From the Desk of Senator Brian W. Stewart: “State Police ask motorists to be aware as school begins”

As students across Illinois head back to school, the Illinois State Police are reminding the public to be aware of school buses, crosswalks, and children walking or riding their bikes to school.

Back to school is a good time for motorists to brush up on school zone traffic laws, and to avoid distracted driving.  In school zones, the speed limit is 20 miles per hour from 7:00 a.m. to 4:00 p.m. on school days when children are present.

Pedestrians have the right-of-way in a crosswalk, and when a school bus is stopped with its lights activated and stop sign extended, drivers must stop their vehicle before reaching the bus or they could face a $150 fine and a three-month driver’s license suspension.

Drivers are also reminded that under a new law that took effect on July 1, Illinois now has stiffer penalties regarding the use of hand-held devices behind the wheel.  First-time incidents of driving while operating a handheld mobile device now count as a moving violation, and a driver using a hand-held device while a car is in drive could face a $75 fine.

New laws help assault victims and fund research

Legislation sponsored by Senate Republican lawmakers has been recently signed into law, including measures to provide sexual assault victims with more transparency on the status of rape kit processing and to authorize special license plate decals to raise awareness and funds for pediatric cancer treatment and research.

A new law providing survivors of sexual assault more transparency during the processing of their rape kits was signed into law on Aug. 16.  Resulting from work by the Sexual Assault Evidence Tracking and Reporting Commission, the new law requires the Illinois State Police to establish a statewide sexual assault evidence electronic tracking system.  The new system must be operational no later than one year after becoming law.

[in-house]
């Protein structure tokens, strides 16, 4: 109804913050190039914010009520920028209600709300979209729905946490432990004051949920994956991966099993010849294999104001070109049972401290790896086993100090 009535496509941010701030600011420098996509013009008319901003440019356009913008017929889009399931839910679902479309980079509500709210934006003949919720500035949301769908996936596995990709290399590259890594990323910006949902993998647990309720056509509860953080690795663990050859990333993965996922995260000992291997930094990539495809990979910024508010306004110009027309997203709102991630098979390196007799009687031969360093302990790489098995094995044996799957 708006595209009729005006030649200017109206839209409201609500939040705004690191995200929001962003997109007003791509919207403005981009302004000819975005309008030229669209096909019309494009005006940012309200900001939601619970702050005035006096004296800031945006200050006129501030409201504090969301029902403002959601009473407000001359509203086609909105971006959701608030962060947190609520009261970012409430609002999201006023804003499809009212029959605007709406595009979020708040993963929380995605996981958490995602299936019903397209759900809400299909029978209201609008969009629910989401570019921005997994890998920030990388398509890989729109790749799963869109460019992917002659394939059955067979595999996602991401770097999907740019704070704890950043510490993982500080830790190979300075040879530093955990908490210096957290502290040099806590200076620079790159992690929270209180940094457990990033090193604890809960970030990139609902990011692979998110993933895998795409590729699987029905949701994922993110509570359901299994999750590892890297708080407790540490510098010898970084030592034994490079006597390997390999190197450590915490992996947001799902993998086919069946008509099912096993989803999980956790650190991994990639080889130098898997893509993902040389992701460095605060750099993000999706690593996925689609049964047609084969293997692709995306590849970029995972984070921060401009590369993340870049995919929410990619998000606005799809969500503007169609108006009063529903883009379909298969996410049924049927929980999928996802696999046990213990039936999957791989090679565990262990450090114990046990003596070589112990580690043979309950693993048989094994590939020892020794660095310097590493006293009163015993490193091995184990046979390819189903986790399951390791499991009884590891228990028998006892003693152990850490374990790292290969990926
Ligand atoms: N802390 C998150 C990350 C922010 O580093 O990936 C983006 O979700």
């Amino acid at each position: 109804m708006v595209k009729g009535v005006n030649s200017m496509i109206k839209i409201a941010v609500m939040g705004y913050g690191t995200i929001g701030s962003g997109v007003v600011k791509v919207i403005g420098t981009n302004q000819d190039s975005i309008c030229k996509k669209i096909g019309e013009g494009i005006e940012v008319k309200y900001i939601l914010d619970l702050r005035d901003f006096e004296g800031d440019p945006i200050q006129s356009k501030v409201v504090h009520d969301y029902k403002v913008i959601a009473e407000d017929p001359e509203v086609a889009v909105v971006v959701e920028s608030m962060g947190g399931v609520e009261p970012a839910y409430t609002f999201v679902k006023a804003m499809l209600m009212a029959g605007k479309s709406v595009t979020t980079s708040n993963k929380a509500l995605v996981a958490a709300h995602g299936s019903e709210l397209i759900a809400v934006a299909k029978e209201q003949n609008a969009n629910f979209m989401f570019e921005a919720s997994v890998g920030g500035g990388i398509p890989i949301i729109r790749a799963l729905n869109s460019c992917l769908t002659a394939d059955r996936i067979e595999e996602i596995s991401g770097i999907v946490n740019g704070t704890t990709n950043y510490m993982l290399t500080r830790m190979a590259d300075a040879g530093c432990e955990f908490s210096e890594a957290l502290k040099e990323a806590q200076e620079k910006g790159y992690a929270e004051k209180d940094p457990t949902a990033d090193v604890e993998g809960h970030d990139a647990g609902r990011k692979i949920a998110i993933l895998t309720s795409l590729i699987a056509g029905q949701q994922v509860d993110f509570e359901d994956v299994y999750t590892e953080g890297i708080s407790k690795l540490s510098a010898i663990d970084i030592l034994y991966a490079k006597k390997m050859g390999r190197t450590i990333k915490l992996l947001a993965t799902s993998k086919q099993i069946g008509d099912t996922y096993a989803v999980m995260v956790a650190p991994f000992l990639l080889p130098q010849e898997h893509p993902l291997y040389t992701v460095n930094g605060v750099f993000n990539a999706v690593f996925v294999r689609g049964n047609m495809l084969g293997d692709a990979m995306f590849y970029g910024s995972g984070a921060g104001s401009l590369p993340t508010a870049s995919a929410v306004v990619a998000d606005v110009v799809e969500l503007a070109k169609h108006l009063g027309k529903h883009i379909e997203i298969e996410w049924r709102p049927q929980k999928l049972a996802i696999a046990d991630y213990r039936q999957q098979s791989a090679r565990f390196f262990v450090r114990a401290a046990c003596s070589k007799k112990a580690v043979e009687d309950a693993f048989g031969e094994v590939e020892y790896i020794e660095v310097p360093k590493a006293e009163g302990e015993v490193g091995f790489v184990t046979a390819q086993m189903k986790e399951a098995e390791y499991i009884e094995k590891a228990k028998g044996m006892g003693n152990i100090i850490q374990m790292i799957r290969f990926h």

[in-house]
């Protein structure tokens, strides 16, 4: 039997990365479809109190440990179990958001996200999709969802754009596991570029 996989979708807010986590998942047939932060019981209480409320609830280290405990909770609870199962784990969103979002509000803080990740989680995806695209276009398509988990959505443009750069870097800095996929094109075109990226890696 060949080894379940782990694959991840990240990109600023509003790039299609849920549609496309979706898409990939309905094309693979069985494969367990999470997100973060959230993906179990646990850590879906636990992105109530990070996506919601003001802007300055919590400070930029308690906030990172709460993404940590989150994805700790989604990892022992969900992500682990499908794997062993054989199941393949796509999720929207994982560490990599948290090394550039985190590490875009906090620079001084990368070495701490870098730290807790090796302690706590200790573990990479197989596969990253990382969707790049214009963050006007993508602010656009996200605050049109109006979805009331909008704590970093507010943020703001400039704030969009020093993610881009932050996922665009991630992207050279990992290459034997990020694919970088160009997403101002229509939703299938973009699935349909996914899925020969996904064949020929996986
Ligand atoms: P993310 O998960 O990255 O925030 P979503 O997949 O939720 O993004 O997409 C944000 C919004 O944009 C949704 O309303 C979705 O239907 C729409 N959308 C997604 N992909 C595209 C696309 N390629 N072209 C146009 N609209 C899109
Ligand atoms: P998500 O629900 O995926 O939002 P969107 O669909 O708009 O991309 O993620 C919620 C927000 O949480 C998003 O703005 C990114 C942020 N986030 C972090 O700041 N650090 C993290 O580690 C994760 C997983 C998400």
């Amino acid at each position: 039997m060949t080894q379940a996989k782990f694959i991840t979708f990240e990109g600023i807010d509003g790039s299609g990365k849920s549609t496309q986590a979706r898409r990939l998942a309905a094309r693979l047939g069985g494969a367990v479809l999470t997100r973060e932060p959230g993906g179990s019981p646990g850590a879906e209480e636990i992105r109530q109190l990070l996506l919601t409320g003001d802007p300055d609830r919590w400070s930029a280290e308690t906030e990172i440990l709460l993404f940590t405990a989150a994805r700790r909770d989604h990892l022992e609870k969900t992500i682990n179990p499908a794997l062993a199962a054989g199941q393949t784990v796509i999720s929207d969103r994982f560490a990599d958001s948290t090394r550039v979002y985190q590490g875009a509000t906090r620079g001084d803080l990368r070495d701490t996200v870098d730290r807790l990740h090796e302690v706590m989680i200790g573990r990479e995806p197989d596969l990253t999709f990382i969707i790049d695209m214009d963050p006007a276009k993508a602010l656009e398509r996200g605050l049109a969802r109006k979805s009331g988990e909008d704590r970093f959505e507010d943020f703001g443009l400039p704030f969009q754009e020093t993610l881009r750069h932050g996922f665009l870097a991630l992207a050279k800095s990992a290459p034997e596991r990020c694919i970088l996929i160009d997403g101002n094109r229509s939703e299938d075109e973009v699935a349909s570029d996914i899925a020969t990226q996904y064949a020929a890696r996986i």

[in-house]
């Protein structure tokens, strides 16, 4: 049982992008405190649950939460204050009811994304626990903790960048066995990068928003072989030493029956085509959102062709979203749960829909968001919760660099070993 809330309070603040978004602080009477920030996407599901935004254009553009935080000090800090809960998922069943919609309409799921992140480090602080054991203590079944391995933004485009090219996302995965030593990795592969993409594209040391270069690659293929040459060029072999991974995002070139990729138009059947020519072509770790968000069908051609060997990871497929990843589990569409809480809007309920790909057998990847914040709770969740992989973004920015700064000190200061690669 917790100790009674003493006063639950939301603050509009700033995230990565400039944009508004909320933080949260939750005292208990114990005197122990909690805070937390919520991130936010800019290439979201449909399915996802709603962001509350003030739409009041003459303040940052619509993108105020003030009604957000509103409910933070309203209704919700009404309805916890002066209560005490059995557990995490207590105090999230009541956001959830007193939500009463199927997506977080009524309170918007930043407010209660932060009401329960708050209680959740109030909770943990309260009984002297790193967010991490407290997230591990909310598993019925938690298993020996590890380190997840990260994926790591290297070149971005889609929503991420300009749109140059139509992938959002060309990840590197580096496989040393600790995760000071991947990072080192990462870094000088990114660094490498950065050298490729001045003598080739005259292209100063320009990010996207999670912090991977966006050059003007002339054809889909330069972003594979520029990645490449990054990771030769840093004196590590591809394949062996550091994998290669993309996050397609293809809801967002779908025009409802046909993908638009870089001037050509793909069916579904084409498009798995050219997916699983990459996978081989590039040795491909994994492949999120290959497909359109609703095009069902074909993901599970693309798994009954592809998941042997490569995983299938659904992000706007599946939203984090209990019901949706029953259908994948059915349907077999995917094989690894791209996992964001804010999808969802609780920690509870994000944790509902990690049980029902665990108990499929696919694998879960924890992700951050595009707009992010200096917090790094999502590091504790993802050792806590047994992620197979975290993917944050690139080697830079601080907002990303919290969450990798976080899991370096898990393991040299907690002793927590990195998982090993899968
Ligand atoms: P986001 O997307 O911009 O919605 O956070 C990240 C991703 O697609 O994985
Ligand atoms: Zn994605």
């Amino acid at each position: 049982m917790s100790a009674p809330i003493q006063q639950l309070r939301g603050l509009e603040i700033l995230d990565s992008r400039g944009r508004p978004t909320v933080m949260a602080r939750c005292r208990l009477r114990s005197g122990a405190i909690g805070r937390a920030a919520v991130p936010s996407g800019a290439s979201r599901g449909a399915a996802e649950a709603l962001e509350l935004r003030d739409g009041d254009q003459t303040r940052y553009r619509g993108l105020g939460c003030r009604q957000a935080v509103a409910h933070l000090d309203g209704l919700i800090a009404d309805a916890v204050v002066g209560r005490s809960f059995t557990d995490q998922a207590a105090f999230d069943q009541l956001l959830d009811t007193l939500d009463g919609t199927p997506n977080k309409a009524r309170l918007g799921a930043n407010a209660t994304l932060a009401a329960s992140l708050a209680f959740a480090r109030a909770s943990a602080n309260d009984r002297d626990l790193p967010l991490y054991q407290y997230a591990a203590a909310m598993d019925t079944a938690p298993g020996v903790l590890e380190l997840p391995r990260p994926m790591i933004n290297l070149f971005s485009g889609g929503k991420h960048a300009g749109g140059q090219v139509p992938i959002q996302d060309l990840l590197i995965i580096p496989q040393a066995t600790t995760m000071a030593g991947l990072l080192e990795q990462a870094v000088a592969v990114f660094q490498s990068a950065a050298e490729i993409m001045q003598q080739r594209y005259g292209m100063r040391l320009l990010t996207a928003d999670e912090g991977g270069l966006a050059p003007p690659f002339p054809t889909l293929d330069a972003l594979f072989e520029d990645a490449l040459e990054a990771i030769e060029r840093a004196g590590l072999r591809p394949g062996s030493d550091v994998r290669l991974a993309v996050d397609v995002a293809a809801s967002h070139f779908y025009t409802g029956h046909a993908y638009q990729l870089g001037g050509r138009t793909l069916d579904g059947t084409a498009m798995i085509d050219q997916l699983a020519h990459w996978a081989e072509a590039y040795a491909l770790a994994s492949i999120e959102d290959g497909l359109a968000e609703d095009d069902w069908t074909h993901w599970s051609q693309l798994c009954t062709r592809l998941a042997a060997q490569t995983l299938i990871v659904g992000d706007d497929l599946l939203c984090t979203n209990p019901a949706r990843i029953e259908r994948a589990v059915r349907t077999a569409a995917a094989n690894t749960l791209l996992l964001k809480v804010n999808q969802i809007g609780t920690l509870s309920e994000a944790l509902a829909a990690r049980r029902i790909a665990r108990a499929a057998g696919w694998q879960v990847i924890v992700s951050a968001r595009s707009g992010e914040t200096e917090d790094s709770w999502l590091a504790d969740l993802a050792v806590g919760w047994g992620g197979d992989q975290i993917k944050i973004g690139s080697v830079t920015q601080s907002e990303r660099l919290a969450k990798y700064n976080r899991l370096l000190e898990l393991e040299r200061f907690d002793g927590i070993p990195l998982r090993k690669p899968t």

The new tracking system addresses concerns that Illinois lacked a uniform system across law enforcement agencies to track sexual assault evidence.  Under the new law, survivors will be able to access real-time updates about the status of rape kits providing vital transparency to the process of investigating these serious crimes.  Senate Bill 1411/PA 101-0377 passed the Senate unanimously.

Illinois motorists will have the opportunity to support pediatric cancer research thanks to a newly signed law that allows the Illinois Department of Human Services to issue a decal for pediatric cancer awareness. Senate Bill 946/PA 101-0372 was introduced in memory of Johnny Wade of Jerseyville who passed away from cancer at the age of 8.

Funds from the sale of the decals will go to the University of Illinois’ Cancer Center for pediatric cancer research.  The decals will have an original issuance fee of $25 with $10 directed to the Pediatric Cancer Awareness Fund and $15 to the Secretary of State Special License Plate Fund.  The renewal fee will be $25 with $23 directed to the Pediatric Cancer Awareness Fund and $2 to the Secretary of State Special License Plate Fund.

Brian Stewart

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